Heineken UK is set to invest £25 million in its Manchester brewery as part of its commitment to decarbonise its UK production. This investment aligns with Heineken’s broader sustainability goals, which include achieving decarbonisation of UK production by 2030. The initiative also supports Manchester’s aspiration to become a net zero city by 2038.
The Manchester brewery project received a £3.7 million grant from the Department of Energy, Security & Net Zero to support the investment. Heineken’s Tadcaster and Hereford sites, along with the entire value chain, will also undergo decarbonisation measures as part of a phased plan until 2040.
The investment in the Manchester facility will lead to a significant reduction of up to 45% in gas consumption and carbon emissions. This brewery currently produces 700 million pints of Heineken, Birra Moretti, and Foster’s each year.
Energy efficiency and green finance minister Martin Callanan said: “Heat pumps are key to helping us decarbonise our heating and I’m delighted to see government funding go towards such an innovative scheme that will help cut emissions and show businesses how to move away from costly fossil fuels.”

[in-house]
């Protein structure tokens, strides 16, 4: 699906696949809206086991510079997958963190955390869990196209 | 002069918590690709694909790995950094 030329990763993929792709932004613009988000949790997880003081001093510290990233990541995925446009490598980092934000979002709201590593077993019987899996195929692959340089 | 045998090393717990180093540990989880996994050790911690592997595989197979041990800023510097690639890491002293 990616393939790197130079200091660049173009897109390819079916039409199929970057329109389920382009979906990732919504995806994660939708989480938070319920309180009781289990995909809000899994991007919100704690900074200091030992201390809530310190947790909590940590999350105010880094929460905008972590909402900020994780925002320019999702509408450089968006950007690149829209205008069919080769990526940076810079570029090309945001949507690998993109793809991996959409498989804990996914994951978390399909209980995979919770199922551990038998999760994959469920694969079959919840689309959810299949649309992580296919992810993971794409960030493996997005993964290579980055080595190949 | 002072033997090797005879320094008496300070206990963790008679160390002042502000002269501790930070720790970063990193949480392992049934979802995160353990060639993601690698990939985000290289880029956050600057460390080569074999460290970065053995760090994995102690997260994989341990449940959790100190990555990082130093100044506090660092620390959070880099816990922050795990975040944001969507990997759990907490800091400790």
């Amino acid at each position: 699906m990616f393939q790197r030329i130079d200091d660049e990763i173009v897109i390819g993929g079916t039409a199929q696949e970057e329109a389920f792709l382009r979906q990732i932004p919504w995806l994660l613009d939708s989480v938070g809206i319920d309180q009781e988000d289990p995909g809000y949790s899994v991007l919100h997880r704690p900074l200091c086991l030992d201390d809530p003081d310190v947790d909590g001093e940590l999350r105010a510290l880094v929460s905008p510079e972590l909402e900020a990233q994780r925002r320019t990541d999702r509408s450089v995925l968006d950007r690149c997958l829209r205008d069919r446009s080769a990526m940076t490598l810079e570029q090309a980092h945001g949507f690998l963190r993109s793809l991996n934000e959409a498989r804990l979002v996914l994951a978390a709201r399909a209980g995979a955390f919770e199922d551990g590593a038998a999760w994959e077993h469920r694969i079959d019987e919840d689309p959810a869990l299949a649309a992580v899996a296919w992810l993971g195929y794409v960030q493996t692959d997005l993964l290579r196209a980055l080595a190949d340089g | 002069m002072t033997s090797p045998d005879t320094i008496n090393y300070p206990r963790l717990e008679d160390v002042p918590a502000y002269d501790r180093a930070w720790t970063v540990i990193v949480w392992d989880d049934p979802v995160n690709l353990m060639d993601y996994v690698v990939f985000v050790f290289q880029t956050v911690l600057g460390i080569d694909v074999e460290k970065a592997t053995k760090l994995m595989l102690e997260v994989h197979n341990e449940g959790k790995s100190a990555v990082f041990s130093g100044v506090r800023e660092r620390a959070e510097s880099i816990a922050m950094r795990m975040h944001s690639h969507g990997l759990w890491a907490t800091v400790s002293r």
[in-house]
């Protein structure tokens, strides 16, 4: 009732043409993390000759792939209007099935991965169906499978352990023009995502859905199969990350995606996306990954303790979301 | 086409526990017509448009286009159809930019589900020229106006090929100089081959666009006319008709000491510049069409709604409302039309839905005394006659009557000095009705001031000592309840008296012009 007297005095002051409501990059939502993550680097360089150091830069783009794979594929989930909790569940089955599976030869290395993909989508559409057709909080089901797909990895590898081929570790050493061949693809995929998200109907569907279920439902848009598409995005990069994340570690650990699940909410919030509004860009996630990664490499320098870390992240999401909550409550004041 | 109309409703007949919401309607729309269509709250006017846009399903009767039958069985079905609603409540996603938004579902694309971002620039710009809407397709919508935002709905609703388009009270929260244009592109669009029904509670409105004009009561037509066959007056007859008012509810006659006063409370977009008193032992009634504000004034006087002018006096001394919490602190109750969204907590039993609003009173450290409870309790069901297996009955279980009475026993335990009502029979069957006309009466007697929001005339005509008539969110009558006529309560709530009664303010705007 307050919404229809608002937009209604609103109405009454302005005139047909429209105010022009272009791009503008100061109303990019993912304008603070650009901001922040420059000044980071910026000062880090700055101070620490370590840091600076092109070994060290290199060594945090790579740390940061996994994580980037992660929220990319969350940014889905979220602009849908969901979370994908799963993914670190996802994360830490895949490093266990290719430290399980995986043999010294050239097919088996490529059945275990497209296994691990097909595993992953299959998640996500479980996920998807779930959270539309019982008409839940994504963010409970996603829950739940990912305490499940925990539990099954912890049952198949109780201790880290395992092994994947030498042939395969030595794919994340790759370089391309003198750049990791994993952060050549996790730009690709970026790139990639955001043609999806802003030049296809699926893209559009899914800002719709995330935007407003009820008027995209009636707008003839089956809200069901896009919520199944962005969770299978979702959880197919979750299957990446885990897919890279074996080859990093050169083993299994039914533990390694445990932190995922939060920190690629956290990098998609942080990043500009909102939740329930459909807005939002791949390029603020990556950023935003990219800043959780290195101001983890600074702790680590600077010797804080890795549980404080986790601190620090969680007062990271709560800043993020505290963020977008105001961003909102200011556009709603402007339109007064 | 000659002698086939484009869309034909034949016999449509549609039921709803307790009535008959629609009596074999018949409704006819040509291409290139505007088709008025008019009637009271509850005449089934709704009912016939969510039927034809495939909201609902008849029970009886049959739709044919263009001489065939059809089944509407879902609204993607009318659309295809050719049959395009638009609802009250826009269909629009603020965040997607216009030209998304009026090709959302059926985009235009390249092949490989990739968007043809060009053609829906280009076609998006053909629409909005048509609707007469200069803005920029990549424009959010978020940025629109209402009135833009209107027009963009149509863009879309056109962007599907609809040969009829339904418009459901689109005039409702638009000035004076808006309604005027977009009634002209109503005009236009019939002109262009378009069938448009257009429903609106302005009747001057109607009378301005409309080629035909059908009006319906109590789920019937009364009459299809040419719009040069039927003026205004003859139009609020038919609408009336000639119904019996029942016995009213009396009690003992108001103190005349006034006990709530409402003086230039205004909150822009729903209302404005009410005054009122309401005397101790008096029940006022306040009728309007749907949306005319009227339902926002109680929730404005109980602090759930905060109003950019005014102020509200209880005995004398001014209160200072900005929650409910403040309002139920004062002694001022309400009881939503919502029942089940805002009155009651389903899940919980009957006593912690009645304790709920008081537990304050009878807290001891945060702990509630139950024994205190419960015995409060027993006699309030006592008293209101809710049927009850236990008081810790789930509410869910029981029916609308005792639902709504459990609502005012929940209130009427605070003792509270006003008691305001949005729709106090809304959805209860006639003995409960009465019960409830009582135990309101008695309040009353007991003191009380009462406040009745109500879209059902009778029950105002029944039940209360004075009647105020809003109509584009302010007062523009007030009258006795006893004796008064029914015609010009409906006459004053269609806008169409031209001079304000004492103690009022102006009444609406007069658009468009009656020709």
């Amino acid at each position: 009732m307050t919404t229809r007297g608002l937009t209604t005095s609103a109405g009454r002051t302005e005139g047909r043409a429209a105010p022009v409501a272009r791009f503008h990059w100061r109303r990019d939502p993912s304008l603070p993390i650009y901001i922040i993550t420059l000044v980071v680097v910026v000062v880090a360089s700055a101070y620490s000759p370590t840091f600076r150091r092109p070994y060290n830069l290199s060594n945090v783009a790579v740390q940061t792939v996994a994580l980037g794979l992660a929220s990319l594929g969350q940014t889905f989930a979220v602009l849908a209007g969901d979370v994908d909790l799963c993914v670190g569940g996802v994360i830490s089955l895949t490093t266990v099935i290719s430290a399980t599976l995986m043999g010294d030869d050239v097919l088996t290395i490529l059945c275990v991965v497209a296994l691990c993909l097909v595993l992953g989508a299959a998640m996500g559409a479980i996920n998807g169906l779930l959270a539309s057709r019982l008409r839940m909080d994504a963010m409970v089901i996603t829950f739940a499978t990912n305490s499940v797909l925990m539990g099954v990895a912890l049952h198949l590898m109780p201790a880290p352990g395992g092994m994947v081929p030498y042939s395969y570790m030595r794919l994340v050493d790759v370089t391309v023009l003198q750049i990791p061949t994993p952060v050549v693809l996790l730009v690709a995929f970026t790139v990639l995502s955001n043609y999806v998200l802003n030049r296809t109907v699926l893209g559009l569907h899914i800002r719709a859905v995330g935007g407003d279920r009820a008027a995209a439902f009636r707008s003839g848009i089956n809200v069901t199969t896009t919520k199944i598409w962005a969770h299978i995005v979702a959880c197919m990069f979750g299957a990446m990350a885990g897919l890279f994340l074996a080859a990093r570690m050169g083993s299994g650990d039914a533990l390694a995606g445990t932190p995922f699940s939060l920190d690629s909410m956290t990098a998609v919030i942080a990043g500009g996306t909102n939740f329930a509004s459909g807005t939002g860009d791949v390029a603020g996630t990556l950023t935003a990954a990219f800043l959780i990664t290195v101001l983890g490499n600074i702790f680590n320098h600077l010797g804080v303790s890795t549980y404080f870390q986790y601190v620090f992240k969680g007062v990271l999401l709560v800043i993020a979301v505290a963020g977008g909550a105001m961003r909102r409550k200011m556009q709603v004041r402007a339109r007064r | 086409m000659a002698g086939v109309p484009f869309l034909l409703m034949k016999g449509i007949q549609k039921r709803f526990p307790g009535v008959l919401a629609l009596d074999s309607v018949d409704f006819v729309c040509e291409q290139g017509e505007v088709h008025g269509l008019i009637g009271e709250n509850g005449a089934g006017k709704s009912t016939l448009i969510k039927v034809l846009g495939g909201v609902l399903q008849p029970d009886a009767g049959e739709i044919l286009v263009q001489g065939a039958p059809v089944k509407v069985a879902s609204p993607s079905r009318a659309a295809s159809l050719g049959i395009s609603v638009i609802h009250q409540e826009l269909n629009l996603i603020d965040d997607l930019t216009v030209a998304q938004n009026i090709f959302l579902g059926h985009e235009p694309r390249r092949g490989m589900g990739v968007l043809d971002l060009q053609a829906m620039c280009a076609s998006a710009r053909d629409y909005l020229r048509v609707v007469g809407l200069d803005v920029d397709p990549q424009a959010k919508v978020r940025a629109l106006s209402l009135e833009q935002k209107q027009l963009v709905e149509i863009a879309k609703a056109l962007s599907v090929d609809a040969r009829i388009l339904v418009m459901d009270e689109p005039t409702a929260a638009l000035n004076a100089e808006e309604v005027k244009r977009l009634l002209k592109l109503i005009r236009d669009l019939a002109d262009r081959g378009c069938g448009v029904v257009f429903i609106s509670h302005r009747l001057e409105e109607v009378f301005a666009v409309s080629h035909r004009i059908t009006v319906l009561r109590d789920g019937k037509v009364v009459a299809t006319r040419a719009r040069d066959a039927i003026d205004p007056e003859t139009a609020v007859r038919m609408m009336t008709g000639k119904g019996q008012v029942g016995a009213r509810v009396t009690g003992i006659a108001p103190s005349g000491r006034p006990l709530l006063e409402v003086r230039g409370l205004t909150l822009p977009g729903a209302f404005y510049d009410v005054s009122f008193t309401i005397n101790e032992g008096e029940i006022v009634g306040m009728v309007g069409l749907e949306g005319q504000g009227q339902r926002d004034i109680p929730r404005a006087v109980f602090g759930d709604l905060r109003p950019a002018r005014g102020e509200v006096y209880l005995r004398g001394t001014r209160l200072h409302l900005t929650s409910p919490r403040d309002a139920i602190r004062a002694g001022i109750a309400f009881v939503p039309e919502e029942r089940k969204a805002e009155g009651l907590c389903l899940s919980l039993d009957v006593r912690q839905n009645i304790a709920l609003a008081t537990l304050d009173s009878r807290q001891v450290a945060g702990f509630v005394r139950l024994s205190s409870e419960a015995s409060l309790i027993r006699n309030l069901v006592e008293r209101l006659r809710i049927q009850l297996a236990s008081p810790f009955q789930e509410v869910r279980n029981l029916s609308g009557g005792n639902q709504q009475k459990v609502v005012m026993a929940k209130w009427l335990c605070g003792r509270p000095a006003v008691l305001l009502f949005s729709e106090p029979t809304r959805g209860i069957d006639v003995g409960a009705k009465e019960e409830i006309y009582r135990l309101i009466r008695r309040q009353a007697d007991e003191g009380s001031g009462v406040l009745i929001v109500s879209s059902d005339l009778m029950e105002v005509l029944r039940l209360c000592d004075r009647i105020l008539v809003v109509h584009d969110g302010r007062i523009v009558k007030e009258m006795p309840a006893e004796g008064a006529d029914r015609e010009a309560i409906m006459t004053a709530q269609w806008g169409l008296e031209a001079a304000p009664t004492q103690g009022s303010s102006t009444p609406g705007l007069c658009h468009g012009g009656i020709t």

The heat pumps will be powered by renewably sourced electricity, retrieving and distributing heat through an interconnected network across the facility from brewing to packaging. “By introducing this circular process, waste heat is redistributed from the brewing process to replace the thermal energy previously generated from burning fossil fuels,” said Heineken.
“The second phase of the brewery’s journey to reduce its carbon emissions will be the decarbonisation of the brewhouse, which is scheduled to take place in 2024. The third and final stage will require the site to use additional alternative renewable energy, which work is underway to identify,” the company added.